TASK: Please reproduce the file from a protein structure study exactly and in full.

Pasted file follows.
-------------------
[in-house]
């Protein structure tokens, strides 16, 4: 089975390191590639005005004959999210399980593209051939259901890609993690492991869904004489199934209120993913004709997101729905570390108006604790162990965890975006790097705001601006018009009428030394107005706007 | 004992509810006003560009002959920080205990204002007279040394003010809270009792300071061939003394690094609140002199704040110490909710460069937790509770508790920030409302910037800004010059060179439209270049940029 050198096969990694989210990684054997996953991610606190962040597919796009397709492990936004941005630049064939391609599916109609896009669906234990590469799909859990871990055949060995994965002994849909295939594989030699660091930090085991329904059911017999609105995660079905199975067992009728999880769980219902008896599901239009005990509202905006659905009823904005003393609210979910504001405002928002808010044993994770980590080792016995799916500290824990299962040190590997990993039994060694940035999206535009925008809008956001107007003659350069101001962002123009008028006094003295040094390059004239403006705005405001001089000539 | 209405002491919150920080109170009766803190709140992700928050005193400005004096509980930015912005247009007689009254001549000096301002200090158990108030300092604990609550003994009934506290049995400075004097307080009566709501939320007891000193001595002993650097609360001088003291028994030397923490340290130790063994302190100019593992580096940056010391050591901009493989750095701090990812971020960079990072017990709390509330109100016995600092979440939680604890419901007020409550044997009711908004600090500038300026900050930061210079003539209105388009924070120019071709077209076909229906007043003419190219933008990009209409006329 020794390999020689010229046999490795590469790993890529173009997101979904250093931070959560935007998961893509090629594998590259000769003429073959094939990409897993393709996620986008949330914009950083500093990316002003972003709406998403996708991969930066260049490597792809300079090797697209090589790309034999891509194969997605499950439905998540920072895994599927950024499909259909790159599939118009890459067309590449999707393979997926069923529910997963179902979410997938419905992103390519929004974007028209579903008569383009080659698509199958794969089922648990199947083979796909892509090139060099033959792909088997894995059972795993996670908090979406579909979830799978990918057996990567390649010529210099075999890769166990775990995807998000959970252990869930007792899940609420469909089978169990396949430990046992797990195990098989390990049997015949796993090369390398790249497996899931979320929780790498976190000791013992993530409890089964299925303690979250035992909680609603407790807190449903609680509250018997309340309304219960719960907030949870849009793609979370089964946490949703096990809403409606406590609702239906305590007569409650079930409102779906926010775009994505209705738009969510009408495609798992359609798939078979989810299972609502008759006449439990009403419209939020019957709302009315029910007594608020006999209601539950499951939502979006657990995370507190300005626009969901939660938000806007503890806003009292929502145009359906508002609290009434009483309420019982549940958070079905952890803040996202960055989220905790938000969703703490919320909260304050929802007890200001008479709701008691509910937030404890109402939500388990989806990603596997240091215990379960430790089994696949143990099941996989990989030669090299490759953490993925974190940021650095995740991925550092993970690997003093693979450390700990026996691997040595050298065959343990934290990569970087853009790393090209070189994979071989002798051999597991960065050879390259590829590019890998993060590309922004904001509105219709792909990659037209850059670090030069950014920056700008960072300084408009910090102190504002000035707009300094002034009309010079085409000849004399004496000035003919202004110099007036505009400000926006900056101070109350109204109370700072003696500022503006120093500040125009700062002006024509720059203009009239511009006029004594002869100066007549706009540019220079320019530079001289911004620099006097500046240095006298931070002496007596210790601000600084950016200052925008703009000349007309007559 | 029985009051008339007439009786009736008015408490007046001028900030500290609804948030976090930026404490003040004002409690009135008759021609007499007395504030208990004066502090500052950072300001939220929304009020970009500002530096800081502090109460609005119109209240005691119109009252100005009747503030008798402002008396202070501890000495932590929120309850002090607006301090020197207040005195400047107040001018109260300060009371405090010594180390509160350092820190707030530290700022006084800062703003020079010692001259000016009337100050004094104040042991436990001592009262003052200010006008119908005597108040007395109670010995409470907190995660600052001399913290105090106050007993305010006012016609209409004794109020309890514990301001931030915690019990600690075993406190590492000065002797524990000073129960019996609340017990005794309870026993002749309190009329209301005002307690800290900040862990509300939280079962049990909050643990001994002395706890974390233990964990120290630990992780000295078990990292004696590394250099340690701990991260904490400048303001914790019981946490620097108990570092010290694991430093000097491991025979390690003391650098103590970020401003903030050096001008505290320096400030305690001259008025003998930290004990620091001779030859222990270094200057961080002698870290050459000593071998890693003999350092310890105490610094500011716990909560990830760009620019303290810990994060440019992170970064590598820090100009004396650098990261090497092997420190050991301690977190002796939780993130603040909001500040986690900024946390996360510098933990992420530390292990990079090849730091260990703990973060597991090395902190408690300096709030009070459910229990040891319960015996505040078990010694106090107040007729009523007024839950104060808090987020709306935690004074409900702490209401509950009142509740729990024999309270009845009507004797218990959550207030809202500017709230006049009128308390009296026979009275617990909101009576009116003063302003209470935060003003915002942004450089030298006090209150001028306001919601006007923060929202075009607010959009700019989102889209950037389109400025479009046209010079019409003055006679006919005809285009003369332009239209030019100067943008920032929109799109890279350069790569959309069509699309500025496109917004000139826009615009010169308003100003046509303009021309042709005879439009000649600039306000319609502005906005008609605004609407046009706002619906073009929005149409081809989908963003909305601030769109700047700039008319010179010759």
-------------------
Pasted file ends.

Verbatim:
[in-house]
């Protein structure tokens, strides 16, 4: 089975390191590639005005004959999210399980593209051939259901890609993690492991869904004489199934209120993913004709997101729905570390108006604790162990965890975006790097705001601006018009009428030394107005706007 | 004992509810006003560009002959920080205990204002007279040394003010809270009792300071061939003394690094609140002199704040110490909710460069937790509770508790920030409302910037800004010059060179439209270049940029 050198096969990694989210990684054997996953991610606190962040597919796009397709492990936004941005630049064939391609599916109609896009669906234990590469799909859990871990055949060995994965002994849909295939594989030699660091930090085991329904059911017999609105995660079905199975067992009728999880769980219902008896599901239009005990509202905006659905009823904005003393609210979910504001405002928002808010044993994770980590080792016995799916500290824990299962040190590997990993039994060694940035999206535009925008809008956001107007003659350069101001962002123009008028006094003295040094390059004239403006705005405001001089000539 | 209405002491919150920080109170009766803190709140992700928050005193400005004096509980930015912005247009007689009254001549000096301002200090158990108030300092604990609550003994009934506290049995400075004097307080009566709501939320007891000193001595002993650097609360001088003291028994030397923490340290130790063994302190100019593992580096940056010391050591901009493989750095701090990812971020960079990072017990709390509330109100016995600092979440939680604890419901007020409550044997009711908004600090500038300026900050930061210079003539209105388009924070120019071709077209076909229906007043003419190219933008990009209409006329 020794390999020689010229046999490795590469790993890529173009997101979904250093931070959560935007998961893509090629594998590259000769003429073959094939990409897993393709996620986008949330914009950083500093990316002003972003709406998403996708991969930066260049490597792809300079090797697209090589790309034999891509194969997605499950439905998540920072895994599927950024499909259909790159599939118009890459067309590449999707393979997926069923529910997963179902979410997938419905992103390519929004974007028209579903008569383009080659698509199958794969089922648990199947083979796909892509090139060099033959792909088997894995059972795993996670908090979406579909979830799978990918057996990567390649010529210099075999890769166990775990995807998000959970252990869930007792899940609420469909089978169990396949430990046992797990195990098989390990049997015949796993090369390398790249497996899931979320929780790498976190000791013992993530409890089964299925303690979250035992909680609603407790807190449903609680509250018997309340309304219960719960907030949870849009793609979370089964946490949703096990809403409606406590609702239906305590007569409650079930409102779906926010775009994505209705738009969510009408495609798992359609798939078979989810299972609502008759006449439990009403419209939020019957709302009315029910007594608020006999209601539950499951939502979006657990995370507190300005626009969901939660938000806007503890806003009292929502145009359906508002609290009434009483309420019982549940958070079905952890803040996202960055989220905790938000969703703490919320909260304050929802007890200001008479709701008691509910937030404890109402939500388990989806990603596997240091215990379960430790089994696949143990099941996989990989030669090299490759953490993925974190940021650095995740991925550092993970690997003093693979450390700990026996691997040595050298065959343990934290990569970087853009790393090209070189994979071989002798051999597991960065050879390259590829590019890998993060590309922004904001509105219709792909990659037209850059670090030069950014920056700008960072300084408009910090102190504002000035707009300094002034009309010079085409000849004399004496000035003919202004110099007036505009400000926006900056101070109350109204109370700072003696500022503006120093500040125009700062002006024509720059203009009239511009006029004594002869100066007549706009540019220079320019530079001289911004620099006097500046240095006298931070002496007596210790601000600084950016200052925008703009000349007309007559 | 029985009051008339007439009786009736008015408490007046001028900030500290609804948030976090930026404490003040004002409690009135008759021609007499007395504030208990004066502090500052950072300001939220929304009020970009500002530096800081502090109460609005119109209240005691119109009252100005009747503030008798402002008396202070501890000495932590929120309850002090607006301090020197207040005195400047107040001018109260300060009371405090010594180390509160350092820190707030530290700022006084800062703003020079010692001259000016009337100050004094104040042991436990001592009262003052200010006008119908005597108040007395109670010995409470907190995660600052001399913290105090106050007993305010006012016609209409004794109020309890514990301001931030915690019990600690075993406190590492000065002797524990000073129960019996609340017990005794309870026993002749309190009329209301005002307690800290900040862990509300939280079962049990909050643990001994002395706890974390233990964990120290630990992780000295078990990292004696590394250099340690701990991260904490400048303001914790019981946490620097108990570092010290694991430093000097491991025979390690003391650098103590970020401003903030050096001008505290320096400030305690001259008025003998930290004990620091001779030859222990270094200057961080002698870290050459000593071998890693003999350092310890105490610094500011716990909560990830760009620019303290810990994060440019992170970064590598820090100009004396650098990261090497092997420190050991301690977190002796939780993130603040909001500040986690900024946390996360510098933990992420530390292990990079090849730091260990703990973060597991090395902190408690300096709030009070459910229990040891319960015996505040078990010694106090107040007729009523007024839950104060808090987020709306935690004074409900702490209401509950009142509740729990024999309270009845009507004797218990959550207030809202500017709230006049009128308390009296026979009275617990909101009576009116003063302003209470935060003003915002942004450089030298006090209150001028306001919601006007923060929202075009607010959009700019989102889209950037389109400025479009046209010079019409003055006679006919005809285009003369332009239209030019100067943008920032929109799109890279350069790569959309069509699309500025496109917004000139826009615009010169308003100003046509303009021309042709005879439009000649600039306000319609502005906005008609605004609407046009706002619906073009929005149409081809989908963003909305601030769109700047700039008319010179010759």